Anthemic gospel-influenced single ‘I Still Haven’t Found What I’m Looking For’ perhaps outlines the album’s lasting appeal: U2 continually seem like a band questing for something but never finding it. To them, the search and what it brings – a sense of purpose, of definition and direction – is more important than the actual prize. Of course, the fact it could also double up as a Civil Rights anthem also did them no harm in a world still scarred by Apartheid. Selling by the bucketload across the planet, ‘The Joshua Tree’ is the point where the U2 brand becomes enshrined. Perhaps the group’s definitive album, it still contains moments of rare abandon. Intriguingly, Bono once claimed singer Kirsty MacColl was responsible for the tracklisting. MacColl simply jotted down her favourite songs in order of preference – probably why the first side contains most of the album’s truly iconic material.
Touring heavily after the success of ‘The Joshua Tree’, U2 invited director Phil Joanou to construct a concert film. ‘Rattle And Hum’ displayed an increasing awareness of American roots music, but was also widely criticised for being complacent. Whilst it does contain its fair share of classic U2 tracks, ‘Rattle And Hum’ the album reeks of complacency, with the group seemingly keen to follow in illustrious footsteps rather than charge forward down their own path.
Sensing a change was needed, Bono took the group to Berlin – a city then in reconstruction from the fall of Communism. Intent on reinventing the band, U2 were split over the direction they needed to go in, with the singer pushing for an avant-garde return. Divided by internal tensions, but open to new influences from the burgeoning illegal rave scene, the sessions resulted in the rejuvenated set ‘Achtung Baby’. Opening with the buzzing, near industrial guitars of ‘Zoo Station’ the album was unlike any the group had released before. Dark but passionate, the lyrics made use of irony to replace Bono’s increasingly over-earnest political pleas. ‘Even Better Than The Real Thing’ crossed boundaries, with a stunning Perfecto mix becoming a firm rave favourite. The sheer euphoria of the synth-drenched sound blended with The Edge’s slide guitar runs, cutting through his umbilical cord to Americana. The album centres on Aids anthem ‘One’. Written in respect for the victims of the virus, at a time when those struck down by HIV were viewed with suspicion by society, it was a brave and emotive move. ‘One’ is perhaps the band’s high point as songwriters, combining their political and spiritual views into something that moves beyond stadium dramatics. The song continues to inspire, retaining a mysterious allure despite its fame.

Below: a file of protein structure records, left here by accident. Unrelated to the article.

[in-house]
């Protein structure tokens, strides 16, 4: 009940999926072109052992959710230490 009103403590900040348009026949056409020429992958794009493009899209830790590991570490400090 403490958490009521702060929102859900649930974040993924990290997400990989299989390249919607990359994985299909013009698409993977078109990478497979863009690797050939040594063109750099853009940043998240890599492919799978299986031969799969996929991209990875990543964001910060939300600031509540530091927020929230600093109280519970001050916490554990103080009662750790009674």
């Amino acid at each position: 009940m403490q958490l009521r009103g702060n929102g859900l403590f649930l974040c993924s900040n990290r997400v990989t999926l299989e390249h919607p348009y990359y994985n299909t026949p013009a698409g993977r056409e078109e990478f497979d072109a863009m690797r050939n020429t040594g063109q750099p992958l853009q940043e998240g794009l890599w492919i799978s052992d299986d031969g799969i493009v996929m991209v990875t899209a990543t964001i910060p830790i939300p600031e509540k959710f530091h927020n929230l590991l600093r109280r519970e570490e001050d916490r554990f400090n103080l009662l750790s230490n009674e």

The new decade ushered in a continuing confusion within the group as to their direction. The ‘Zoo TV’ tour found them playing with their image, displaying a love of irony that would eventually see them emerge onstage from a massive lemon come their ‘PopMart’ tour. A hair’s breadth away from the alienating live routines employed by the prog acts U2 once despised, it was widely criticised. Resultant LP ‘Zooropa’ was a confusing blend of techno and house influences, with Bono even handing the mic to Johnny Cash at one point. An extensive period of experimentation followed, alienating some of the group’s fans. Eventually releasing left-field sessions with Brian Eno under the moniker Passengers, the group seemed confused and uncertain of their future. 1997’s ‘Pop’ was a relative flop by their standards, with lead single ‘Discotheque’ featuring some abysmal dancing from Bono in the accompanying video. If it was all a joke, fans wondered, then who’s laughing at whom?
Just when one was needed, U2 seemed to find a renewed sense of purpose. Adrift in a sea of record sales and stadiums tour the group suddenly downgraded, playing arenas and beginning to re-connect with their audience. With a new breed of rock ‘n’ roll acts snapping at their heels, U2 decided to act. Recalling Brian Eno and engineer Daniel Lanois to the studio the band began working on new, far more direct material. 2000’s ‘All That You Can’t Leave Behind’ was a stunning return, gaining across-the-board plaudits. The record’s standout track, and first single, was the joyous rock of ‘Beautiful Day’. Eschewing the dance elements that had intrigued them for a decade, it was buoyed a brutal riff from The Edge as Bono hurled himself into lyrics that spoke of the band achieving a form of homecoming.
In a way, they were. U2 exist, ultimately, as a brand - albeit a brand that speaks to millions about their everyday lives. Artistic progression is welcome, but not at the expense of communicating with their audience. From ‘I Will Follow’ to ‘Where The Streets Have No Name’ and beyond U2 have always nurtured a link with their audience that seems personal and far removed from the excesses of stadium rock. Their triumph is ultimately the triumph of the post-punk band model. The group continues to act as four individuals apparently devoid of ego working for a shared cause. Remaining in the shadows U2’s music speaks for itself, despite Bono’s frequent intrusions upon its right to free speech.
U2 release their new album ‘No Line On The Horizon’ on March 2.